The pattern happens over and over and over again, doesn't it? For Justin Bieber, it feels especially harsh, because I think the kid has some talent, if he doesn't drive himself off the celebrity brat pack cliff first.
When you establish your celebrity via social media, you live the ups and the downs that way, too, as Bieber is discovering.
The world’s richest teenager, waved to a flock of tearful fans from his SUV as he left the prison about 2:30 p.m. after being charged with DUI, resisting arrest and driving without a valid license. He posted a $2,500 bond.
His release came about an hour after the 19-year-old’s hearing in Miami-Dade circuit court, via video, appearing less cheerful than in his glassy-eyed-but-smiling police mugshot. Clad in an orange-red prison jumpsuit, his sleeves rolled up to reveal his tattooed arms, he was solemn, letting his high-profile lawyer, Roy Black, do the talking.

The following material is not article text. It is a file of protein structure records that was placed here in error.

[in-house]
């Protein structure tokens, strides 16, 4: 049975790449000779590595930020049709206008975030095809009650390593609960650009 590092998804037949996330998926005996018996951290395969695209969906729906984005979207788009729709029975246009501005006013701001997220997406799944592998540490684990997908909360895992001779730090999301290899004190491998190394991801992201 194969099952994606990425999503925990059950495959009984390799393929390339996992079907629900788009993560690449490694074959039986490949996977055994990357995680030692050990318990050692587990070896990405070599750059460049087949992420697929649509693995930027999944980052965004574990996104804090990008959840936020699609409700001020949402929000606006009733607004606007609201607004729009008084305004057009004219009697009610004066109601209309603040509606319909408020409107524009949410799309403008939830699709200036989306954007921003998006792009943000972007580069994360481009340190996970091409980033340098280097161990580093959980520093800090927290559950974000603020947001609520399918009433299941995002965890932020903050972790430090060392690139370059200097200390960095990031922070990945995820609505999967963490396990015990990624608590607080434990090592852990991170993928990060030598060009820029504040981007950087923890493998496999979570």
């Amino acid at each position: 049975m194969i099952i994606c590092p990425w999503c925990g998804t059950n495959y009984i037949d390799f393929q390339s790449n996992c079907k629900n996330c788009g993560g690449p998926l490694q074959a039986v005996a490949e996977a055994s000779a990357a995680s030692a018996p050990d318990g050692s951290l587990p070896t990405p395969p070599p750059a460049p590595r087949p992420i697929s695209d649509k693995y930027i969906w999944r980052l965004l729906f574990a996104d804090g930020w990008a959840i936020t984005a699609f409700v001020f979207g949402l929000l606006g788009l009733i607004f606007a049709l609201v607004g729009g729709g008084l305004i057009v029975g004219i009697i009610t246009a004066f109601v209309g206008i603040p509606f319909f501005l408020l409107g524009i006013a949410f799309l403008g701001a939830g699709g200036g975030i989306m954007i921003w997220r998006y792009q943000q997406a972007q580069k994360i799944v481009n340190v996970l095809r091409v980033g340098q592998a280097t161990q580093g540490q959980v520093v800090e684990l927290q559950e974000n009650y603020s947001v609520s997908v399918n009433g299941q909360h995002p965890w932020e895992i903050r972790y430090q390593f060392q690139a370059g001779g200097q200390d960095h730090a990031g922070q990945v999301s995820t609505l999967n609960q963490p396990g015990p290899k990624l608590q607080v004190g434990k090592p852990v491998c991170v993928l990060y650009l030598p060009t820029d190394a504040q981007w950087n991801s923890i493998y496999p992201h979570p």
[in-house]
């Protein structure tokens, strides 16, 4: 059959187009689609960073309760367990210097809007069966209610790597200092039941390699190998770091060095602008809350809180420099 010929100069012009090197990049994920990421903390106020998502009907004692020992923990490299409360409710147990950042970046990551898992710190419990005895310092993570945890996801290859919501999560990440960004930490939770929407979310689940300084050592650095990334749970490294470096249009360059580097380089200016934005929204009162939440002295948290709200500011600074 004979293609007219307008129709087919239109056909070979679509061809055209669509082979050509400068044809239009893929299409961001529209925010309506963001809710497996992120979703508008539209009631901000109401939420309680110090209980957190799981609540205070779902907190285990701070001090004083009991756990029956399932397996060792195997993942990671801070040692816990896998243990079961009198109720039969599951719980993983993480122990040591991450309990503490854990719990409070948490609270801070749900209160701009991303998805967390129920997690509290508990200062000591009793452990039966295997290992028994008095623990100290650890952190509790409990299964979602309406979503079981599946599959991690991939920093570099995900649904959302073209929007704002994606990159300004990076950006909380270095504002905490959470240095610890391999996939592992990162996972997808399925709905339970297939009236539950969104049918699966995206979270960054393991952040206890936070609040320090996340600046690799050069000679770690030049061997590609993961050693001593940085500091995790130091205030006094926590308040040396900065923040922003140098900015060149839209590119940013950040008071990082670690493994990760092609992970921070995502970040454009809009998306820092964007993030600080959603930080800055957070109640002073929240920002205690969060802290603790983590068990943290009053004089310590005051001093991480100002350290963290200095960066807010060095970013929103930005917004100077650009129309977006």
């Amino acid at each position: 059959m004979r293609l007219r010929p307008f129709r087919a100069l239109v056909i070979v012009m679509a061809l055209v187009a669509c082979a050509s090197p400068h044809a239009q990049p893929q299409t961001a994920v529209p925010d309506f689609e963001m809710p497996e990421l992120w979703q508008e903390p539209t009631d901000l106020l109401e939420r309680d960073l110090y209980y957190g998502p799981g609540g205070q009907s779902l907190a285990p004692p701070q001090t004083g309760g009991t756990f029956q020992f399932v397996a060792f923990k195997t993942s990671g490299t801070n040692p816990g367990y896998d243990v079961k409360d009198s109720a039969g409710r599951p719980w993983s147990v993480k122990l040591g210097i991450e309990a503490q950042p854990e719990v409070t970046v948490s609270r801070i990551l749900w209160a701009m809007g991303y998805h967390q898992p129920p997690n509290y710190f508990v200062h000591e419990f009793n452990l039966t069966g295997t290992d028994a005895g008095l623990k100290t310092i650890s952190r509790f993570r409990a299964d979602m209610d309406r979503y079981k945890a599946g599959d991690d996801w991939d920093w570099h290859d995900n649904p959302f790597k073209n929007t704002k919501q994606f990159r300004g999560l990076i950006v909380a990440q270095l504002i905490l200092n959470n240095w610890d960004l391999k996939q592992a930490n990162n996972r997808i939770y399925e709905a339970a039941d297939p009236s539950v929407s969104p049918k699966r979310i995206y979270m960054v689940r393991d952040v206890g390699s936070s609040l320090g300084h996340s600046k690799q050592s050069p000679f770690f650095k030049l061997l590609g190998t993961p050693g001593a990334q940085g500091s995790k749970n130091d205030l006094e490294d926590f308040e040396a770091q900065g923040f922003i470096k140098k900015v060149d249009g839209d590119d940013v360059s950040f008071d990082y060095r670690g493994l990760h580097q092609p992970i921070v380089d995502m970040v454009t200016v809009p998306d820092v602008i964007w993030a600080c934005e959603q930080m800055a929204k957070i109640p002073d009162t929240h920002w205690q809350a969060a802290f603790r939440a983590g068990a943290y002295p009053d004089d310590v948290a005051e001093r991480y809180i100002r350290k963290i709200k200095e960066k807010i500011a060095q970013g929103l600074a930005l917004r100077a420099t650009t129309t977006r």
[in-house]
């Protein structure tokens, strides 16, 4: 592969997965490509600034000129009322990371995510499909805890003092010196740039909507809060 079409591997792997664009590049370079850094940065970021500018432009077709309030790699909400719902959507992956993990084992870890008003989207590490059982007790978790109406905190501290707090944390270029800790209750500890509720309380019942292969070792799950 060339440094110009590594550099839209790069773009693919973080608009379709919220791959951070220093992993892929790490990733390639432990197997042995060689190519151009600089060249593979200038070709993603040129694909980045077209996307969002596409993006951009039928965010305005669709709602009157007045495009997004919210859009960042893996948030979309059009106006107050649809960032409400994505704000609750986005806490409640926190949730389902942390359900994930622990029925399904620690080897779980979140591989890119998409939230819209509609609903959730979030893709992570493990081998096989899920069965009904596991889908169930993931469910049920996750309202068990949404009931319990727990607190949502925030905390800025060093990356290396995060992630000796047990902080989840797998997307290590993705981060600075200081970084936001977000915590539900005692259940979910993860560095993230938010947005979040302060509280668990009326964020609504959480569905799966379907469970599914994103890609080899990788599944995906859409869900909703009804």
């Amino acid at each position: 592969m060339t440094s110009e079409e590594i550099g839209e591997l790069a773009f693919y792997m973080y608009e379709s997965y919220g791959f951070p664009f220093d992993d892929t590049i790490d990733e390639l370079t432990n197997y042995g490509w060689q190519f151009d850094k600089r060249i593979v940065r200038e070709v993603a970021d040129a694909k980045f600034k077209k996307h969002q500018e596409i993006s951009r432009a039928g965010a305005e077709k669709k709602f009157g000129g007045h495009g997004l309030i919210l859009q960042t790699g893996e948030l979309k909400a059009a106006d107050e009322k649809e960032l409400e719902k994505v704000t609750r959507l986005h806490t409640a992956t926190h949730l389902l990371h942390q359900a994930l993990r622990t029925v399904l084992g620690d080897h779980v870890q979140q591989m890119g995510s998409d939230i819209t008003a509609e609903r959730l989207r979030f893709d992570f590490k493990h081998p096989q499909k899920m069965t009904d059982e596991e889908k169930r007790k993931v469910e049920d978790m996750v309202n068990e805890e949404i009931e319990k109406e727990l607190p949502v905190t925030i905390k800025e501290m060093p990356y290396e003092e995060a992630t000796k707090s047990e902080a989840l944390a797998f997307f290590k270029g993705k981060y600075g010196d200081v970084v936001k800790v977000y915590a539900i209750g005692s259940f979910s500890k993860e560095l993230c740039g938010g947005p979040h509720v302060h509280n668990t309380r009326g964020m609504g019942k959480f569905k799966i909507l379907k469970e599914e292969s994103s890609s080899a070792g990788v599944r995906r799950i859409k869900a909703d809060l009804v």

The singer’s demeanor was in sharp contrast to his 4 a.m. performance with Miami Beach police officers, when he allegedly swaggered through his arrest, reeking of alcohol and firing off a string of F-bombs.
“Why the f--- did you stop me?'” he asked officer Fulgencio Medina, who finally cornered him near 41st Street as he was peeling down Pine Tree Drive at 55 to 60 mph in a yellow Lamborghini, according to the police report. The speed limit on that stretch, from 26th to 41st streets, is 30.
After allegedly smoking pot all day, drinking beer, clubbing, popping anti-depressants and spending some time in a recording studio, the lead-footed singer and a buddy launched the predawn race in their rented wheels early Thursday.
The drugs and alcohol are bad enough, but what really makes my teeth clench? Getting behind the wheel of a car so he could endanger innocent drivers on the street.
It's easy to just write Bieber and others like him off as having too much too soon. But I see a darker side, where we expect so much from these young performers that they break under the pressure of too-newly acquired celebrity.